openDemocracy, on shrill internet discussion, tries to put online Israel/Palestine discussion in perspective by comparing it with e-wars on chronic fatigue syndrome: a more promising comparison than it may seem. They go on to announce a manifesto:
The democratising possibilities of the internet are in the process of speeding the degeneration of the public sphere into a proliferation of insular nodes, each fighting a war that can never be won. Battles cannot be won on the net nor can they be lost. What remains is a solipsistic politics of ME, ME, ME: my views, my truths, my facts, my pain, my anger. Convincing others and changing the world is forgotten in favour of the perpetuation of one's own perspective.

It would be a mistake to look back at politics before the internet age as a prelapsarian idyll. But new realities create new problems as well as solving old ones. What is needed is a political model that can beging to redress the rise of solipsistic micropolitics; one that emphasises connection, self-critique and cool, considered analysis. What is needed is a different kind of technology that retains the internet's openness to participation but without the tendency to push activists and driven individuals towards self-righteous isolation. What is needed are tools for dialogue rather than tools for the proliferation of disconnected voices...

Wednesday, 28 January 2009

Updike on neutrinos

In memory of John Updike, who died yesterday (see the obituary and an appraisal in the New York Times) here is his famous, and for the most part accurate, poem on that most fascinating of fundamental particles:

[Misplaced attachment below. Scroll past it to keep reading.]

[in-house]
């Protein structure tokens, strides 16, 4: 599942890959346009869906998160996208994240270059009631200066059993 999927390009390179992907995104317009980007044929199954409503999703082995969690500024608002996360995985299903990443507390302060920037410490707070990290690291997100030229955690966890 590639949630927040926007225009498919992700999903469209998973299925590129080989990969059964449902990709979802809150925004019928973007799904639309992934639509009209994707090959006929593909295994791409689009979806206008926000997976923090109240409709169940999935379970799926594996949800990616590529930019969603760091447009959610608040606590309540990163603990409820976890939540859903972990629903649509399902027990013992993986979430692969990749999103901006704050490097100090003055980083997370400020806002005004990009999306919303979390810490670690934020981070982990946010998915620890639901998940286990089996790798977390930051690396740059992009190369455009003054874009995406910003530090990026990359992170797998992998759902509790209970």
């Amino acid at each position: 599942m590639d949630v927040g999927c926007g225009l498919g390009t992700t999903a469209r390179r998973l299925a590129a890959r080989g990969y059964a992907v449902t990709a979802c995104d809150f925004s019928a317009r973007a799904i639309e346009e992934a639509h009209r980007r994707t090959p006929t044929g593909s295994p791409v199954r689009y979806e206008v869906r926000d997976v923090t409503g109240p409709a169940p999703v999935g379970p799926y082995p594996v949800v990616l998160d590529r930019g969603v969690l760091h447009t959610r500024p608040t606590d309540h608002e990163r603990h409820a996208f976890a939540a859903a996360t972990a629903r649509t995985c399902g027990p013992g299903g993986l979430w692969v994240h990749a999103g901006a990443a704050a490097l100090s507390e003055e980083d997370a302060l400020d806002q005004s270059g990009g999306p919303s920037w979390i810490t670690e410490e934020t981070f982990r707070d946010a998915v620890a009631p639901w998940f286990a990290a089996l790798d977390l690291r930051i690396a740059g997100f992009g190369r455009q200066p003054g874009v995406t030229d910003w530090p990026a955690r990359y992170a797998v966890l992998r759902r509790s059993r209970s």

Neutrinos, they are very small.
They have no charge and have no mass
And do not interact at all.
The earth is just a silly ball
To them, through which they simply pass,
Like dustmaids through a drafty hall
Or photons through a sheet of glass.
They snub the most exquisite gas,
Ignore the most substantial wall,
Cold-shoulder steel and sounding brass,
Insult the stallion in his stall,
And scorning barriers of class,
Infiltrate you and me! Like tall
And painless guillotines, they fall
Down through our heads into the grass.
At night, they enter at Nepal
And pierce the lover and his lass
From underneath the bed---you call
It wonderful; I call it crass.
“Cosmic Gall”, from Telephone Poles and Other Poems, John Updike, Knopf, 1960.

For me, it's the comparison to “photons through a sheet of glass” that really sells the poem. (This may be more of a physicist's than a literary critic's remark, but bear with me.) Neutrinos' behaviour --- almost never interacting --- seems unaccountably strange, but suddenly the reference to light jolts you as you think, hang on, I already know that light goes straight through glass, which is also solid, and come to think of it that is peculiar too. It's a remarkable effect: neutrinos suddenly become more accountable, and an everyday phenomenon becomes more noteworthy and distinct.